Since 2002, Planetary Radio has visited with a scientist, engineer, project manager, advocate, or writer who provides a unique perspective on the quest for knowledge about our solar system and beyond. The full show archive is available for free.

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Watching the Births of Solar Systems

Radio telescopes are delivering stunning images that, in some cases, current optical telescopes can’t equal. Witness the 20 beautiful protoplanetary disks imaged by the DSHARP team using the ALMA radio telescope in Chile.

Leading the Search: Bill Diamond of the SETI Institute

The SETI Institute is about much more than the Search for Extraterrestrial Intelligence. President and CEO Bill Diamond of the Institute explains.

Planetary Radio Extra: Shining a Million Watt Flashlight on an Asteroid

PlanRad’s celebration of Asteroid Day (June 30th) continues as we call UCLA grad student Adam Greenberg at the Arecibo Observatory in Puerto Rico.

Solar System Revelations, and the World’s Biggest Telescope Threatened?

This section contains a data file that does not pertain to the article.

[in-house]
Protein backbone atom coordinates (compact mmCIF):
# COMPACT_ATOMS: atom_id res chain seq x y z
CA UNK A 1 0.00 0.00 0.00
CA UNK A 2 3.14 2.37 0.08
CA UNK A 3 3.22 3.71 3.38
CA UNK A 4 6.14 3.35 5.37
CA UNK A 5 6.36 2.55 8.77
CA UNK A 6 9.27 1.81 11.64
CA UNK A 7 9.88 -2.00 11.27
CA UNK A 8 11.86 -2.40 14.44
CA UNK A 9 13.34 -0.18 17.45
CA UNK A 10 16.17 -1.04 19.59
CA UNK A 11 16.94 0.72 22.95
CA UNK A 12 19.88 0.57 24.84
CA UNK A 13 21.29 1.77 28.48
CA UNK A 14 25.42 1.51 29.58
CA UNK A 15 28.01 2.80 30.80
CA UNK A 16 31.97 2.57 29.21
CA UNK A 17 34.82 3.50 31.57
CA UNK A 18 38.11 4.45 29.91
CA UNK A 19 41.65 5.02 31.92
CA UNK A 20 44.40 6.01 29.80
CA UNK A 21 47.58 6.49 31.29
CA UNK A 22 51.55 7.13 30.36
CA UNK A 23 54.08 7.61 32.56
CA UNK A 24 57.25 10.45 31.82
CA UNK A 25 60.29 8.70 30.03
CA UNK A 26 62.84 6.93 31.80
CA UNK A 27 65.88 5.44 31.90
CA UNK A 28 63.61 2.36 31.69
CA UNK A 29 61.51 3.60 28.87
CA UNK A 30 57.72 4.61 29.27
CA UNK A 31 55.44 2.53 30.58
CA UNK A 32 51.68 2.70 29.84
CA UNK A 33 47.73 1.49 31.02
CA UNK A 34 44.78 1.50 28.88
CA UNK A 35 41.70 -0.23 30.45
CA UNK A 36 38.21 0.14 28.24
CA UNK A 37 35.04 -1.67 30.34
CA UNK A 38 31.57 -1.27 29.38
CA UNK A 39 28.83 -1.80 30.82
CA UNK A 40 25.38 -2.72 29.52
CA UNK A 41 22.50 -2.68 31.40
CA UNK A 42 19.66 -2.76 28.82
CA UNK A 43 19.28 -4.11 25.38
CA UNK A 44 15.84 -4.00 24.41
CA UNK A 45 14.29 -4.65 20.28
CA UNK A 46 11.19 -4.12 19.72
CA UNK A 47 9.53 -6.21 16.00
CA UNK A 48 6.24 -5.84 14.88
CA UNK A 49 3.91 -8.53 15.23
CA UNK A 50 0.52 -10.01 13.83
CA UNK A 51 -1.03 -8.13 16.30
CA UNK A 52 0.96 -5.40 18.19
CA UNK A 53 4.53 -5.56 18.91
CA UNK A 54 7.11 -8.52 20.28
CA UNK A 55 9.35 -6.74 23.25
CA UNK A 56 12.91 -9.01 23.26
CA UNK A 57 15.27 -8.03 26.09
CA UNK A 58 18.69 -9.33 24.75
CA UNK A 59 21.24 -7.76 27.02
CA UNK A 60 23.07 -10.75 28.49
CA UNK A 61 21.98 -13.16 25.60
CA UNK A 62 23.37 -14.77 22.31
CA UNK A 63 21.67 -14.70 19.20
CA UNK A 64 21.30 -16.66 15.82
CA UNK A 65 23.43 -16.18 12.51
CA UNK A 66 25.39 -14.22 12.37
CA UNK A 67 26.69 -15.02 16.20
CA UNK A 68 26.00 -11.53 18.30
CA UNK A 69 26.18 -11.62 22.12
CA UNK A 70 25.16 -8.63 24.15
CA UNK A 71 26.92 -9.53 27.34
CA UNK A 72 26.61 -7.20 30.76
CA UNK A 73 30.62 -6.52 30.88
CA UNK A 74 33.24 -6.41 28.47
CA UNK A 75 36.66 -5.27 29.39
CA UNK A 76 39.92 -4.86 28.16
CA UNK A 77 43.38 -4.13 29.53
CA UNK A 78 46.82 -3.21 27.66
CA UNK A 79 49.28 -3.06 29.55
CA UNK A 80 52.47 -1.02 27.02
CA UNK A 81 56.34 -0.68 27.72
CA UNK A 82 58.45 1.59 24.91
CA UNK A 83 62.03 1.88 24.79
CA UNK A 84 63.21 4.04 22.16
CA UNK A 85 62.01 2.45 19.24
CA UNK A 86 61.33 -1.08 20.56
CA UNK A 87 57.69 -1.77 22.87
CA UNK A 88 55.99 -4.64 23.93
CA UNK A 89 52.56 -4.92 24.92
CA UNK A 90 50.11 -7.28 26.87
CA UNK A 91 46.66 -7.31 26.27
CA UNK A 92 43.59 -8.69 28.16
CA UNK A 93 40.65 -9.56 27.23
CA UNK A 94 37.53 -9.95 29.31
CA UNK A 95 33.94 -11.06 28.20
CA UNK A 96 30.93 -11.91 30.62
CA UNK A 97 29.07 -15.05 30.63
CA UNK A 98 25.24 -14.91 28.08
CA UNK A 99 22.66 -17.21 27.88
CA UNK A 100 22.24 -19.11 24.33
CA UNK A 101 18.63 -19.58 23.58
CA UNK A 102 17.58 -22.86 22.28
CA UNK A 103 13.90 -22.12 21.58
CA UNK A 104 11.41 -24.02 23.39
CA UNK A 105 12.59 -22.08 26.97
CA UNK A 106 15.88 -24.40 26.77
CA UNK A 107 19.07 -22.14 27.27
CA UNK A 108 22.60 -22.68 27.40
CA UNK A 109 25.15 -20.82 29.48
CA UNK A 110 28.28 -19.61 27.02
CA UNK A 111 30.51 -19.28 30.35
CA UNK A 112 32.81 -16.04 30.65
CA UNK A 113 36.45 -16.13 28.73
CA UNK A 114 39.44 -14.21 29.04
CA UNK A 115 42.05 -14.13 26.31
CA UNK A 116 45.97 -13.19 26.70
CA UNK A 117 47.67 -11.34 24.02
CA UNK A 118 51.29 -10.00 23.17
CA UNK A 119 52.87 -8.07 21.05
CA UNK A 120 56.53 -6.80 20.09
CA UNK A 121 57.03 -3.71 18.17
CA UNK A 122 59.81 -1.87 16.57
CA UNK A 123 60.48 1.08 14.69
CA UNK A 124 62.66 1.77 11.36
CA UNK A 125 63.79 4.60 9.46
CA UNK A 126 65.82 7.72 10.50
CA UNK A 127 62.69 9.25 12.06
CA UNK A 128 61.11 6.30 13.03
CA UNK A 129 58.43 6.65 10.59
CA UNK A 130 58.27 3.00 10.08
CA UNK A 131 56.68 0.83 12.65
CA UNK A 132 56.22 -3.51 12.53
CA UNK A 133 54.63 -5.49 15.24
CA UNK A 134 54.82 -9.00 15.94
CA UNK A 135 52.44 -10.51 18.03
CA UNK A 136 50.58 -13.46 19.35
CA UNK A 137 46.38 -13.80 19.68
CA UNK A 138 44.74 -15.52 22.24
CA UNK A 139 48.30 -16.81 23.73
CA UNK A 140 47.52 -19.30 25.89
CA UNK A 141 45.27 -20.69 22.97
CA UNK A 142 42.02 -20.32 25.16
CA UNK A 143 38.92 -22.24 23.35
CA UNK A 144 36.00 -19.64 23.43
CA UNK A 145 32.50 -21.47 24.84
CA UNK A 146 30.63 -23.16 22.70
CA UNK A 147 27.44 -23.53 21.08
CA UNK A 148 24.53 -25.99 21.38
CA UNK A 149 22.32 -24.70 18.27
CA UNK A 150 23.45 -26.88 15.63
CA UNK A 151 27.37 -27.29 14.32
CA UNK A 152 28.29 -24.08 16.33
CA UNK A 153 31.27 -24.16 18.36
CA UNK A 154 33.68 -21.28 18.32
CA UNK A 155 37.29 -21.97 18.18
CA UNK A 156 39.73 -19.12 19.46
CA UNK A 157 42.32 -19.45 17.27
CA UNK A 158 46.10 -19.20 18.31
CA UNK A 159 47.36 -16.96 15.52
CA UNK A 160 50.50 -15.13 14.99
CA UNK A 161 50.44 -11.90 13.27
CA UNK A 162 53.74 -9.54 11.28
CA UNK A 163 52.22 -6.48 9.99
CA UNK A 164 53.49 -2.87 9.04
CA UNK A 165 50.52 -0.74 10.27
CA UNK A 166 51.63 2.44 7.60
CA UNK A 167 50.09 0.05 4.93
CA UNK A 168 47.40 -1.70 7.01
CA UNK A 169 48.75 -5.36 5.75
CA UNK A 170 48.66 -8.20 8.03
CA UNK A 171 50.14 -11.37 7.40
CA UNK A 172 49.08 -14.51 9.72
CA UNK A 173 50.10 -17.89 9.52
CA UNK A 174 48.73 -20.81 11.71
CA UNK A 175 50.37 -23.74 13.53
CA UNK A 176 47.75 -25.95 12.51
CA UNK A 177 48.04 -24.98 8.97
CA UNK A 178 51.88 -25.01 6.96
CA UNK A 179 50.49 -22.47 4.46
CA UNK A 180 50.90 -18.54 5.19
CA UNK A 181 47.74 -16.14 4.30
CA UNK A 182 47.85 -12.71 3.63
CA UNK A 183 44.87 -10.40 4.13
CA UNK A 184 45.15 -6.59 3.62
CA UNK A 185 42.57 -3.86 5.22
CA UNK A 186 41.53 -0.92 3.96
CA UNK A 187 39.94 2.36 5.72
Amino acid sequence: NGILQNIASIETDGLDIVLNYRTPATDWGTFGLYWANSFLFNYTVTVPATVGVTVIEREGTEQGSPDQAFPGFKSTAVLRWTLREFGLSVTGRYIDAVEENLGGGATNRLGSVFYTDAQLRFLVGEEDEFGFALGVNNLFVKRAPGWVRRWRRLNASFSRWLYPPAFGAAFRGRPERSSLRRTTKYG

Emily Lakdawalla returns from the annual Division for Planetary Sciences meeting with big news from around the solar system. Then we talk with science journalist Traci Watson about the departure of the great Arecibo radio telescope’s Director and the funding challenge that could shut down the observatory.

More of Our ALMA Adventure in Chile's Atacama Desert

Our special coverage of the ALMA Observatory inauguration continues, with the President of Chile, the incoming ALMA Director, and much more from the Atacama Desert.

ALMA Adventure

The first of two shows about Mat Kaplan's journey to Chile's Atacama Desert for the inauguration of the Atacama Large Millimeter small millimter Array, the most ambitious, Earth-based astronomy project in history.

One In A Million!

UC Berkeley SETI researcher Andrew Siemion and his colleagues have put an upper limit on the number of civilizations in our galaxy that are capable of giving us a call. He’ll explain their reasoning and provide other search updates.

The Gigantic ALMA Radio Telescope in Chile

ALMA will make sharper images than the Hubble Space Telescope, yet it’s a radio telescope! ALMA scientists Alison Peck and Al Wooten tell us about this array of 66 huge dishes in Chile’s Atacama desert.